I mentioned forked tongues, and there was a reason: even if the first graphical representation of the event was 100% exact, it's easy to see how subsequent artists who were inspired by that work might confuse the long, forked tongue for representation of flames, since they likely never saw a lizard with a forked tongue, and it's clearly not a snake since it has legs. Add on to that the human inclination to make the story bigger and more interesting, and the dragon became larger and larger in each new painting.

    And there you go, a couple of centuries later you get St. George fighting a huge, fire breathing dragon. While, in fact, it was quite possibly just a pissed off monitor lizard.



  • @onyx I think that it is futile to try and find the "one true representation" of the dragon fought by St George. There are many legends about saints fighting dragons, I think St Michael also did (undefined he's not a saint, he's an archangel...), there is at least one city in the south of France that has a local legend of a dragon (locally named as the Tarasque, but it's as much a dragon as the one fought by St George) and I've heard of several other similar local legends. I'd be tempted to put some older legends such as Hercules and the Lernean Hydra, or some Celtic legends as variations of this as well.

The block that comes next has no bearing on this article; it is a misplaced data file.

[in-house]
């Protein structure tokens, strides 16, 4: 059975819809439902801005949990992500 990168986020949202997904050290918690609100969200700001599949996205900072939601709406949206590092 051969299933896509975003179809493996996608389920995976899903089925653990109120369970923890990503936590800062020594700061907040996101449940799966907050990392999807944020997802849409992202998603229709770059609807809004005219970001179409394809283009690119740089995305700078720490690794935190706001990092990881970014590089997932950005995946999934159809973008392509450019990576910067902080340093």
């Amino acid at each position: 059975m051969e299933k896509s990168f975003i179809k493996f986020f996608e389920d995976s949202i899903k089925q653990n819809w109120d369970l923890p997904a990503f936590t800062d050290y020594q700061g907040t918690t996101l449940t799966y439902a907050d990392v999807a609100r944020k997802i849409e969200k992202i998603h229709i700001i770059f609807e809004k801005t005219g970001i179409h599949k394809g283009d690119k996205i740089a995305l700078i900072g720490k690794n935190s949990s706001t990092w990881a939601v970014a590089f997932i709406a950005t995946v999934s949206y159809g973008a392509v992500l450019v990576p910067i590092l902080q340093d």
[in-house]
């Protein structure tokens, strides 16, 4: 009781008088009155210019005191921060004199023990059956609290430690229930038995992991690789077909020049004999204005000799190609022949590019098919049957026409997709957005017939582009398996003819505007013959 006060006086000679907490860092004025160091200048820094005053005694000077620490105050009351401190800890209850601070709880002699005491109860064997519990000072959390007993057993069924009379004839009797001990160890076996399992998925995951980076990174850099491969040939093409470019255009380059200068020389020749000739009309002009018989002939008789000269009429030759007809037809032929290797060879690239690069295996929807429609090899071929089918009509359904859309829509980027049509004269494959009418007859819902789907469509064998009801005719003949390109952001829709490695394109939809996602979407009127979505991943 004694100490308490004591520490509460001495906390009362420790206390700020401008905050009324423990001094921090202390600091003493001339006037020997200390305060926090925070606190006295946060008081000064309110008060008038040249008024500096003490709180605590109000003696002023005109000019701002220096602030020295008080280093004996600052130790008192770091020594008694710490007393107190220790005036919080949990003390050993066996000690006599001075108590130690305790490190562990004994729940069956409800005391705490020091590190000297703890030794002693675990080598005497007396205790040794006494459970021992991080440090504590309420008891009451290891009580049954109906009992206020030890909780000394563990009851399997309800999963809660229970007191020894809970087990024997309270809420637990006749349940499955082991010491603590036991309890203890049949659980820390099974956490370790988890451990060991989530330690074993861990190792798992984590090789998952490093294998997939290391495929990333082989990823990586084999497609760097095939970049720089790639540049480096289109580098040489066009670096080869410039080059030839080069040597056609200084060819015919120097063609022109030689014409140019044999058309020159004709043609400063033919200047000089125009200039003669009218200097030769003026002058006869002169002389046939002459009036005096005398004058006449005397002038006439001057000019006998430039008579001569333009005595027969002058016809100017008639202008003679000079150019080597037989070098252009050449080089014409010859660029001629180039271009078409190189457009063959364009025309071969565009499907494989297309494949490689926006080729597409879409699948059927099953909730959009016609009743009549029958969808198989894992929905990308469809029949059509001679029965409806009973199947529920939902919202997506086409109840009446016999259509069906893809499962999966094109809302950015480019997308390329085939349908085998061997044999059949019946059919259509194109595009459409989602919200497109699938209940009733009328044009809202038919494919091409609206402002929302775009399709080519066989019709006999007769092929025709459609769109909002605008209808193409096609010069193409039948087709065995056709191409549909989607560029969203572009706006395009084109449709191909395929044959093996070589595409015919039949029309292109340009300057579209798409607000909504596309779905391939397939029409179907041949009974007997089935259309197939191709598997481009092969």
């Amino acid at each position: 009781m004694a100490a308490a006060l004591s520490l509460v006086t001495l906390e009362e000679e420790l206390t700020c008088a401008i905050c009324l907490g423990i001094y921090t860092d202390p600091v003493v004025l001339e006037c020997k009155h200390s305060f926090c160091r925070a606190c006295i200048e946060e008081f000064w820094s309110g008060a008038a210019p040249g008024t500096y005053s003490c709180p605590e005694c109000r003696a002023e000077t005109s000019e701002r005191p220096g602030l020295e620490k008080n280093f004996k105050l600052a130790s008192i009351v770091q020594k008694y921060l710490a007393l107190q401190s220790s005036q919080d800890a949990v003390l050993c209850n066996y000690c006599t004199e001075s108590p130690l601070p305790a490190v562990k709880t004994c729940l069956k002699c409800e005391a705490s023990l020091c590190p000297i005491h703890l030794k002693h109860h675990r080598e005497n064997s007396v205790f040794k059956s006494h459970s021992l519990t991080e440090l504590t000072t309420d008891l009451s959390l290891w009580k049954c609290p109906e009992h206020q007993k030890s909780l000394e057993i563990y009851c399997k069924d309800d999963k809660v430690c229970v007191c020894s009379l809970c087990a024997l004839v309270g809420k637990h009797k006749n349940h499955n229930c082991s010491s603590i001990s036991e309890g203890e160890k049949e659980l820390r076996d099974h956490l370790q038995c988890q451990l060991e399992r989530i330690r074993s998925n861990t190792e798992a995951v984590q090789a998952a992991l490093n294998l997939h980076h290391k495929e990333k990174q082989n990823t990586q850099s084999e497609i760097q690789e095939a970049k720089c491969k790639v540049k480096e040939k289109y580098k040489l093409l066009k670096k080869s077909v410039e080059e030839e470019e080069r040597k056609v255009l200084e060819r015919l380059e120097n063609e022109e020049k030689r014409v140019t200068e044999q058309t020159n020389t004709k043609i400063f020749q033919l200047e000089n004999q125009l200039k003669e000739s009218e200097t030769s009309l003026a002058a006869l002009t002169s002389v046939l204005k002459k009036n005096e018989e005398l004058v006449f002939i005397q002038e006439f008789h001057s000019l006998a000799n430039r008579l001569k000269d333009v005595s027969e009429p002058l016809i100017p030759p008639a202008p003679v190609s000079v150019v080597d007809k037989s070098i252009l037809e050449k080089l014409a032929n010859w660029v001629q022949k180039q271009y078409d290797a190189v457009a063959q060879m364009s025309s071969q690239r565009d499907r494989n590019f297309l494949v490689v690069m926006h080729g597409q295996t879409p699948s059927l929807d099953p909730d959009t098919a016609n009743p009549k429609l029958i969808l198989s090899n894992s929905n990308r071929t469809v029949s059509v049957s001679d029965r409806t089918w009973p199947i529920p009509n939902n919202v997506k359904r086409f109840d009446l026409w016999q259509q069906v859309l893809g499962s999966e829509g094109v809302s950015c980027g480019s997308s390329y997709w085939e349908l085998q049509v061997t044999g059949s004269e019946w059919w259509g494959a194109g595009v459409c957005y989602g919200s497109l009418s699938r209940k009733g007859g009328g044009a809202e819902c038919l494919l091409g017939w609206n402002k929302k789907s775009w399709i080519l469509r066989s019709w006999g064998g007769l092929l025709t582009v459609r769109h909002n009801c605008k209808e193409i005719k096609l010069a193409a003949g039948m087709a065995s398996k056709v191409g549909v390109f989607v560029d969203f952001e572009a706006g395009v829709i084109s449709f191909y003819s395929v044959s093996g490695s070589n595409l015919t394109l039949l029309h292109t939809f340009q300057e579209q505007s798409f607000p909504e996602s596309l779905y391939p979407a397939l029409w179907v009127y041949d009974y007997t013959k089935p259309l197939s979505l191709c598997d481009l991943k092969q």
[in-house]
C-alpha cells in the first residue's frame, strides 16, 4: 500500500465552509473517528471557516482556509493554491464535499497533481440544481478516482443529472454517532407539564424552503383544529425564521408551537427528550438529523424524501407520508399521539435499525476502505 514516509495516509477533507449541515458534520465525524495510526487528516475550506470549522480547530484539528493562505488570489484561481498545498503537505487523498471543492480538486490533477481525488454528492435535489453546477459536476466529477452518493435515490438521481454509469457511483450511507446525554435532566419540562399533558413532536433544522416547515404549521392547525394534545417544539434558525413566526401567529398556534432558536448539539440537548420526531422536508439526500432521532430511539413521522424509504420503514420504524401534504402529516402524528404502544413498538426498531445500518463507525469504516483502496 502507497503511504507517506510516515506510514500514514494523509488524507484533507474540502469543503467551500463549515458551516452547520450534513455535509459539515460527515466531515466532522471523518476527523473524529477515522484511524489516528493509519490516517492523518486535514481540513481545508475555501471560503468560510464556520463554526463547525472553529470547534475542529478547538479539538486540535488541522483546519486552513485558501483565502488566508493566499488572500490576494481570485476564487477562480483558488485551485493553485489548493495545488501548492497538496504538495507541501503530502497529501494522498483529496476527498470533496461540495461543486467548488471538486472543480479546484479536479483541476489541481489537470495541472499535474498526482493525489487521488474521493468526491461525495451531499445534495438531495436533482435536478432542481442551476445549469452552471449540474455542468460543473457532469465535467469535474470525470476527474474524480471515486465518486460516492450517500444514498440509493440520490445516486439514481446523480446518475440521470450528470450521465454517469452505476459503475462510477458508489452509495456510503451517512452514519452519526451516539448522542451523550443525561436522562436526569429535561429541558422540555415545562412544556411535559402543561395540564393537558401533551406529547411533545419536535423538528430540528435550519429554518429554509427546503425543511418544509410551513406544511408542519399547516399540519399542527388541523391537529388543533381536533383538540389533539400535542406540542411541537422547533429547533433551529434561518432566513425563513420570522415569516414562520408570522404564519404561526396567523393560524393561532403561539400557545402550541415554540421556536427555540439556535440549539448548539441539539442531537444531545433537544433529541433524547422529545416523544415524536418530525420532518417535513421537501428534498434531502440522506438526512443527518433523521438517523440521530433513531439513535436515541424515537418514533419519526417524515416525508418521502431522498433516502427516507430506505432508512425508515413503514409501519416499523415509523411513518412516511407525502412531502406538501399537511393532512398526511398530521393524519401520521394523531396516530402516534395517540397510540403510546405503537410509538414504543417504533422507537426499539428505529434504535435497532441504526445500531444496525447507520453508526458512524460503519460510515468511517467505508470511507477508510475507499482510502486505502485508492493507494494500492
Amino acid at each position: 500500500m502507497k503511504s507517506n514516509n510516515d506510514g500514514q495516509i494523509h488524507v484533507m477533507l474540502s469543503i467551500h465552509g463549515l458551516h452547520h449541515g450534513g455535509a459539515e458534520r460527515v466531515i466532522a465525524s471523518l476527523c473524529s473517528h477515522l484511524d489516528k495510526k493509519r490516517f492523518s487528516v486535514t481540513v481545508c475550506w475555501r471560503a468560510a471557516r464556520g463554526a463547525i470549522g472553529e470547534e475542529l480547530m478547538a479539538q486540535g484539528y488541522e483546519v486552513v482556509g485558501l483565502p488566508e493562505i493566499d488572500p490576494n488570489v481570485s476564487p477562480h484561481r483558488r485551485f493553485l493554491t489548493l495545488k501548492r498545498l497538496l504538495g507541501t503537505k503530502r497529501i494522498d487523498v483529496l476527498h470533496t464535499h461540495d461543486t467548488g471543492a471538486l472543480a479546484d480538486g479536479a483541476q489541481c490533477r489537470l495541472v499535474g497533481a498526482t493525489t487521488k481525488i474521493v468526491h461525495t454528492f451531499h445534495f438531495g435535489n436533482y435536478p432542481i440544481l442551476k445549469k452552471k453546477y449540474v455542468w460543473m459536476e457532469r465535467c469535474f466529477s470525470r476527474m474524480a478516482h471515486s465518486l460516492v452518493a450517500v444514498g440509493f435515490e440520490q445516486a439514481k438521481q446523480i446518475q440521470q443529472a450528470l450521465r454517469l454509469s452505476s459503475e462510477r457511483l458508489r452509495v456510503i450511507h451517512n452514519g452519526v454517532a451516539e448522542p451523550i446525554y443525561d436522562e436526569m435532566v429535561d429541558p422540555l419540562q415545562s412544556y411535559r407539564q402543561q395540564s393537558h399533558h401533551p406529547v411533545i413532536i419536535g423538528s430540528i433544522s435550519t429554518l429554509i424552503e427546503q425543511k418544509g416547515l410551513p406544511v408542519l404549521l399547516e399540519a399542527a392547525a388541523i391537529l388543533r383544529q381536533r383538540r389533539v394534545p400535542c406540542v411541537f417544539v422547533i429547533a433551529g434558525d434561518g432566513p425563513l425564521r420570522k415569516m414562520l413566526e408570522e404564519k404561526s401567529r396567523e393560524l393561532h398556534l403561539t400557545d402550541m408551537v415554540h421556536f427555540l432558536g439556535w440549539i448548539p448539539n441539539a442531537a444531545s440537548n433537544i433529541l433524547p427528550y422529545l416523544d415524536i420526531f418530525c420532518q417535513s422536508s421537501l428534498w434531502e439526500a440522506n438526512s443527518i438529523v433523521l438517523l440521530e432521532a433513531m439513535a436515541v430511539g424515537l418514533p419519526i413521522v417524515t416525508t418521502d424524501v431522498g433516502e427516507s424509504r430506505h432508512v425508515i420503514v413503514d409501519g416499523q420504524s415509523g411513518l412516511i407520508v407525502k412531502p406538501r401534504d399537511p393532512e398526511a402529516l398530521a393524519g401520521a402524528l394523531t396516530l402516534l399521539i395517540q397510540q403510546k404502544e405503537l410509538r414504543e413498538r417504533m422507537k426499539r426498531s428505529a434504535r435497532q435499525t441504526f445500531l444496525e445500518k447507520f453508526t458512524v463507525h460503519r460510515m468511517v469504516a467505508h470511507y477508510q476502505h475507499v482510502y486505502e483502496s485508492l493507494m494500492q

As far as I remember stuff that I read about that, much of the early legends on those things are really only about someone fighting a "monster", of an unspecified variety (except that it is not your standard giant bear/wolf/boar or other known animal). It is only as time goes by that this monster (which might have a specific local name or not) becomes a "dragon", and gets specific characteristics, the most notable and common one being the serpent-like overall aspects (with or without legs). There are representations, old and less old, where the dragon is a snake, nothing more. The number of legs, the fire breathing and the rest are just stuff that gets added as the story is told and retold...

    I'd be interested to know at which point the monsters became specifically "dragons", though. As I said, there are sometimes local names that survive up until now and I'm pretty sure it would have been the same for all legends. Not sure how they became "dragons" (and how that word itself got invented, since it obviously never referred to a real thing!).